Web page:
Japan’s smoking rate in 2014 fell below 20 percent for the first time since such statistics began being compiled in 1965, Japan Tobacco Inc. said on Wednesday.
The rate dropped for the 19th consecutive year to stand at 19.7 percent, down 1.2 points from the previous year.
The decline reflected growing health consciousness and a shift away from cigarettes accelerated by the April consumption tax hike from 5 percent to 8 percent.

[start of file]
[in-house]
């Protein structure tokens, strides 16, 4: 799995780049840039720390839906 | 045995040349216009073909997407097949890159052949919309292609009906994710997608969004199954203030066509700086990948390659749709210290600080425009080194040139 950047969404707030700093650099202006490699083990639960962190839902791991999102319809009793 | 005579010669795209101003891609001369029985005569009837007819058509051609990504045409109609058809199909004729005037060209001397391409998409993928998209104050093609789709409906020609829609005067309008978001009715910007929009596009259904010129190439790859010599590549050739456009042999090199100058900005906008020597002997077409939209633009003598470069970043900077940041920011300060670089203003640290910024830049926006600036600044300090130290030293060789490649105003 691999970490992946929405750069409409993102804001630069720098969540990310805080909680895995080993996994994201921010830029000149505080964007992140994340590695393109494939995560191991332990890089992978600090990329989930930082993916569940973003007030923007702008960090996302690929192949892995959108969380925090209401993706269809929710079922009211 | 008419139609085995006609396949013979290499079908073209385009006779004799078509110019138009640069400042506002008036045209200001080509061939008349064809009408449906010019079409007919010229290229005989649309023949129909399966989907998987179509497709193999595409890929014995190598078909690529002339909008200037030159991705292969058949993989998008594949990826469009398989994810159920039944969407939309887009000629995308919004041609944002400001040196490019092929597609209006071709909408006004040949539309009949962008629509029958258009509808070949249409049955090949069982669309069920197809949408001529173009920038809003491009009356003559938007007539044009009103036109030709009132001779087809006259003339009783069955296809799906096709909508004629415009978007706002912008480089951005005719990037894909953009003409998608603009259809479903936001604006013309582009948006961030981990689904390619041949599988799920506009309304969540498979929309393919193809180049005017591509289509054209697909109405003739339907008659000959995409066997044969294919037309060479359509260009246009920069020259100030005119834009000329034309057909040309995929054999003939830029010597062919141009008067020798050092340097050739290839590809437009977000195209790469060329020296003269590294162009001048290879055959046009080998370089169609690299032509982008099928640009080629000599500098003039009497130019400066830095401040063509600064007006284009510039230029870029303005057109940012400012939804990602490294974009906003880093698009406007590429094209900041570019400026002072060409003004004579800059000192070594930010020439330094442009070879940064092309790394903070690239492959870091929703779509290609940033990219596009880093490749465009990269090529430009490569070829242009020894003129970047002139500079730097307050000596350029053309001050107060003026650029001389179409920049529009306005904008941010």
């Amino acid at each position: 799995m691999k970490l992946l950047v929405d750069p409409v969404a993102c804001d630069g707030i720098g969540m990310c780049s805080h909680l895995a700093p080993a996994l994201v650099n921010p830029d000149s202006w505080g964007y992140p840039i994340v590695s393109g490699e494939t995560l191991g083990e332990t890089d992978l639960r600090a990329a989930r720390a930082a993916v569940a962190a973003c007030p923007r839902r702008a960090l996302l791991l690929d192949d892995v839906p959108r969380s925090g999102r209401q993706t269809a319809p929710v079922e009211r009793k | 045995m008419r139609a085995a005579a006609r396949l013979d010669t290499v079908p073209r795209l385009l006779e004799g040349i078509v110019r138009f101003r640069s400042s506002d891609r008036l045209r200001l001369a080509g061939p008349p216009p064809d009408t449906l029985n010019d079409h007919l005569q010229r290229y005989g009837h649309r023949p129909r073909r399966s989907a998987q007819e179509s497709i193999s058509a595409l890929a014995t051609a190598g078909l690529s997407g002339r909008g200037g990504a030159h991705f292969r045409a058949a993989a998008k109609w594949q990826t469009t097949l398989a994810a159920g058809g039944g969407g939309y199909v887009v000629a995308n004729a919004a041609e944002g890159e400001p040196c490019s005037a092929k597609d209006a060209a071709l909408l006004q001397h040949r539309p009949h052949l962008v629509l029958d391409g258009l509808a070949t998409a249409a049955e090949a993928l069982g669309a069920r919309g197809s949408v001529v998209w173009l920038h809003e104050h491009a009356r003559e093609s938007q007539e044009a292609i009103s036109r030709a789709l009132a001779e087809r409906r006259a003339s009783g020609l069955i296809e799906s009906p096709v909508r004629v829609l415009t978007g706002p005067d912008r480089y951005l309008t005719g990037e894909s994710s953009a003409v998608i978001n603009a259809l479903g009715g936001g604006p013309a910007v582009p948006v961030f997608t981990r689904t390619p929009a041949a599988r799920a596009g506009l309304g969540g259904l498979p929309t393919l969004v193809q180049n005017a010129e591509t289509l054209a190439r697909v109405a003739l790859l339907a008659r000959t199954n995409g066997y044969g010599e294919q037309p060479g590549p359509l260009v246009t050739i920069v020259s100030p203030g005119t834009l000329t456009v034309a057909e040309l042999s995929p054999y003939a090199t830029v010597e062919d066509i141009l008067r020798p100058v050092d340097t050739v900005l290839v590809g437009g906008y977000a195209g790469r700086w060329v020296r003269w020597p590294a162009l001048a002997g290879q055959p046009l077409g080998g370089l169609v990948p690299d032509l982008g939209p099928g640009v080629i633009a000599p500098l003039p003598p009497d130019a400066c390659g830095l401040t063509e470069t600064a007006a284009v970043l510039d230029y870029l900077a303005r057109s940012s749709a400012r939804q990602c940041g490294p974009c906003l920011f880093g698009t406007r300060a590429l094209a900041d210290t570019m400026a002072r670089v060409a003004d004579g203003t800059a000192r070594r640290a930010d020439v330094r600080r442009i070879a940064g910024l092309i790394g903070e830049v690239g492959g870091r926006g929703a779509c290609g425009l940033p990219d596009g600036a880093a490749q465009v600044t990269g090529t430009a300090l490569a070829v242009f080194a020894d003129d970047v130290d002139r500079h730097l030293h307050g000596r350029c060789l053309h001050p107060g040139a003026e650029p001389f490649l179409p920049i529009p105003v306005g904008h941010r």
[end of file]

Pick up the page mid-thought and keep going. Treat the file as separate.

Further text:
The rate for men fell 1.9 points to 30.3 percent. For women, the rate dropped 0.7 point to 9.8 percent, slipping below 10 percent for the first time.
The estimated number of smokers stood at 20.59 million, down 1.36 million.
According to Japan Tobacco, the smoking rate peaked at 49.4 percent in 1966, when the rate stood at 83.7 percent for men and 18.0 percent for women, the highest figures on record.
The latest survey, conducted in May, covered about 32,000 people aged 20 or older. Valid responses were received from 60.5 percent.